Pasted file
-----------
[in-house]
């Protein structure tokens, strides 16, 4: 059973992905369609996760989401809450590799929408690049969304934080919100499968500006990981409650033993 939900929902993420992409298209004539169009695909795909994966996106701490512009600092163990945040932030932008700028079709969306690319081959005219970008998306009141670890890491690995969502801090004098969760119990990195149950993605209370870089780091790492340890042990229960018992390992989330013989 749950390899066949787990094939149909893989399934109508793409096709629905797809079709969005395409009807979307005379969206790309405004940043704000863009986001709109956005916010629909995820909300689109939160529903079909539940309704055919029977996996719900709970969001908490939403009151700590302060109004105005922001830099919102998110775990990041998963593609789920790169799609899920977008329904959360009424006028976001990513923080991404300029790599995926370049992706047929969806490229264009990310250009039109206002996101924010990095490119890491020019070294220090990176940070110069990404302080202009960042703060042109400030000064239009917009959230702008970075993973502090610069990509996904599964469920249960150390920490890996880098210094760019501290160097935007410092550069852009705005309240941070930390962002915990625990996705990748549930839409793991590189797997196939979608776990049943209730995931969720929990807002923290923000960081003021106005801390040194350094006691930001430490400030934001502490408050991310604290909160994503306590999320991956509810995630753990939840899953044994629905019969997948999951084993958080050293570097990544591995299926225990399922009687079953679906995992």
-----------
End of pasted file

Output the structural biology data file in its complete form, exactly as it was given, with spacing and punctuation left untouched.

[in-house]
């Protein structure tokens, strides 16, 4: 059973992905369609996760989401809450590799929408690049969304934080919100499968500006990981409650033993 939900929902993420992409298209004539169009695909795909994966996106701490512009600092163990945040932030932008700028079709969306690319081959005219970008998306009141670890890491690995969502801090004098969760119990990195149950993605209370870089780091790492340890042990229960018992390992989330013989 749950390899066949787990094939149909893989399934109508793409096709629905797809079709969005395409009807979307005379969206790309405004940043704000863009986001709109956005916010629909995820909300689109939160529903079909539940309704055919029977996996719900709970969001908490939403009151700590302060109004105005922001830099919102998110775990990041998963593609789920790169799609899920977008329904959360009424006028976001990513923080991404300029790599995926370049992706047929969806490229264009990310250009039109206002996101924010990095490119890491020019070294220090990176940070110069990404302080202009960042703060042109400030000064239009917009959230702008970075993973502090610069990509996904599964469920249960150390920490890996880098210094760019501290160097935007410092550069852009705005309240941070930390962002915990625990996705990748549930839409793991590189797997196939979608776990049943209730995931969720929990807002923290923000960081003021106005801390040194350094006691930001430490400030934001502490408050991310604290909160994503306590999320991956509810995630753990939840899953044994629905019969997948999951084993958080050293570097990544591995299926225990399922009687079953679906995992």